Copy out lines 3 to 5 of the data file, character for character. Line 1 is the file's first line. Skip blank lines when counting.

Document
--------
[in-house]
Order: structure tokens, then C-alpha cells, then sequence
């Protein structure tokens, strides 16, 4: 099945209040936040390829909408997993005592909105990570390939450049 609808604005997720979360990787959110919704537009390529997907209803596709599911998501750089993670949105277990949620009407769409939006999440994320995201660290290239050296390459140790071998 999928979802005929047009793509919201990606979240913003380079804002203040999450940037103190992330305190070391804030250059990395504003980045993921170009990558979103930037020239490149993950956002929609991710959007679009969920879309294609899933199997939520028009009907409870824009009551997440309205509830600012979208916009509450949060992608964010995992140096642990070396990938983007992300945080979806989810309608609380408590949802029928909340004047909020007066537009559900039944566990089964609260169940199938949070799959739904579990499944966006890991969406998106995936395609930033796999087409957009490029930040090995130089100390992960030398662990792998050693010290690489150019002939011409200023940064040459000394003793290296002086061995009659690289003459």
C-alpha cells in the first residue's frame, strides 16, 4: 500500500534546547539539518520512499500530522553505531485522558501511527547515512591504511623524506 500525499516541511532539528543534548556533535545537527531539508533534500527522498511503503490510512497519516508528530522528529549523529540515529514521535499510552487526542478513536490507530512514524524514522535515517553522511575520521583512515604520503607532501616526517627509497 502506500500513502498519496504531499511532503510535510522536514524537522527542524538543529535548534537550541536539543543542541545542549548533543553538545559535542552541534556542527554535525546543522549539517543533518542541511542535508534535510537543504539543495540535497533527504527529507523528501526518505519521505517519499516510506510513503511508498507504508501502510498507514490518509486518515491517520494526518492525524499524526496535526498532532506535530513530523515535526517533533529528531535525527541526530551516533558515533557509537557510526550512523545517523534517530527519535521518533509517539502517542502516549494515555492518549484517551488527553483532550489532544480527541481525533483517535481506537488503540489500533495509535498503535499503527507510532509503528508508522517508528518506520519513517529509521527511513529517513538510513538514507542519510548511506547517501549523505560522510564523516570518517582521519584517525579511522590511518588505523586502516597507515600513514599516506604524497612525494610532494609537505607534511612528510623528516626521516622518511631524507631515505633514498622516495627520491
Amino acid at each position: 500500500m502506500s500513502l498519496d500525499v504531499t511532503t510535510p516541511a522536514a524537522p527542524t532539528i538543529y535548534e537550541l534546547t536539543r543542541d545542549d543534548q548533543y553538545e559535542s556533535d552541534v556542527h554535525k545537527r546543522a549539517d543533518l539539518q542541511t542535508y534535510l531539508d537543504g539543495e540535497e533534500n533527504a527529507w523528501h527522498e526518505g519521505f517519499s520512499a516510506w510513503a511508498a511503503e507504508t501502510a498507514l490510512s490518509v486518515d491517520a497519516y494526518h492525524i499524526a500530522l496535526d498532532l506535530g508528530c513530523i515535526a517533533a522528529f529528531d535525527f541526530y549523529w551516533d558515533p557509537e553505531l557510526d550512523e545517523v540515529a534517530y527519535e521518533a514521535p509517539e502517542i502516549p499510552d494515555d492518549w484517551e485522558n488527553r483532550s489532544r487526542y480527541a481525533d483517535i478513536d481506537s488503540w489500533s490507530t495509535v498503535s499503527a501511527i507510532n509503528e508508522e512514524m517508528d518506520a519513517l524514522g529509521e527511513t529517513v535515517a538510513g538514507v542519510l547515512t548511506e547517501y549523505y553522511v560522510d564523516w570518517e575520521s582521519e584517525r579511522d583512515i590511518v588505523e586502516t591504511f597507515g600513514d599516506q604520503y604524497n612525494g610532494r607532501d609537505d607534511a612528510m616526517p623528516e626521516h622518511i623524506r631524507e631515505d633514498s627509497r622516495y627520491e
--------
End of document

């Protein structure tokens, strides 16, 4: 099945209040936040390829909408997993005592909105990570390939450049 609808604005997720979360990787959110919704537009390529997907209803596709599911998501750089993670949105277990949620009407769409939006999440994320995201660290290239050296390459140790071998 999928979802005929047009793509919201990606979240913003380079804002203040999450940037103190992330305190070391804030250059990395504003980045993921170009990558979103930037020239490149993950956002929609991710959007679009969920879309294609899933199997939520028009009907409870824009009551997440309205509830600012979208916009509450949060992608964010995992140096642990070396990938983007992300945080979806989810309608609380408590949802029928909340004047909020007066537009559900039944566990089964609260169940199938949070799959739904579990499944966006890991969406998106995936395609930033796999087409957009490029930040090995130089100390992960030398662990792998050693010290690489150019002939011409200023940064040459000394003793290296002086061995009659690289003459």
C-alpha cells in the first residue's frame, strides 16, 4: 500500500534546547539539518520512499500530522553505531485522558501511527547515512591504511623524506 500525499516541511532539528543534548556533535545537527531539508533534500527522498511503503490510512497519516508528530522528529549523529540515529514521535499510552487526542478513536490507530512514524524514522535515517553522511575520521583512515604520503607532501616526517627509497 502506500500513502498519496504531499511532503510535510522536514524537522527542524538543529535548534537550541536539543543542541545542549548533543553538545559535542552541534556542527554535525546543522549539517543533518542541511542535508534535510537543504539543495540535497533527504527529507523528501526518505519521505517519499516510506510513503511508498507504508501502510498507514490518509486518515491517520494526518492525524499524526496535526498532532506535530513530523515535526517533533529528531535525527541526530551516533558515533557509537557510526550512523545517523534517530527519535521518533509517539502517542502516549494515555492518549484517551488527553483532550489532544480527541481525533483517535481506537488503540489500533495509535498503535499503527507510532509503528508508522517508528518506520519513517529509521527511513529517513538510513538514507542519510548511506547517501549523505560522510564523516570518517582521519584517525579511522590511518588505523586502516597507515600513514599516506604524497612525494610532494609537505607534511612528510623528516626521516622518511631524507631515505633514498622516495627520491
Amino acid at each position: 500500500m502506500s500513502l498519496d500525499v504531499t511532503t510535510p516541511a522536514a524537522p527542524t532539528i538543529y535548534e537550541l534546547t536539543r543542541d545542549d543534548q548533543y553538545e559535542s556533535d552541534v556542527h554535525k545537527r546543522a549539517d543533518l539539518q542541511t542535508y534535510l531539508d537543504g539543495e540535497e533534500n533527504a527529507w523528501h527522498e526518505g519521505f517519499s520512499a516510506w510513503a511508498a511503503e507504508t501502510a498507514l490510512s490518509v486518515d491517520a497519516y494526518h492525524i499524526a500530522l496535526d498532532l506535530g508528530c513530523i515535526a517533533a522528529f529528531d535525527f541526530y549523529w551516533d558515533p557509537e553505531l557510526d550512523e545517523v540515529a534517530y527519535e521518533a514521535p509517539e502517542i502516549p499510552d494515555d492518549w484517551e485522558n488527553r483532550s489532544r487526542y480527541a481525533d483517535i478513536d481506537s488503540w489500533s490507530t495509535v498503535s499503527a501511527i507510532n509503528e508508522e512514524m517508528d518506520a519513517l524514522g529509521e527511513t529517513v535515517a538510513g538514507v542519510l547515512t548511506e547517501y549523505y553522511v560522510d564523516w570518517e575520521s582521519e584517525r579511522d583512515i590511518v588505523e586502516t591504511f597507515g600513514d599516506q604520503y604524497n612525494g610532494r607532501d609537505d607534511a612528510m616526517p623528516e626521516h622518511i623524506r631524507e631515505d633514498s627509497r622516495y627520491e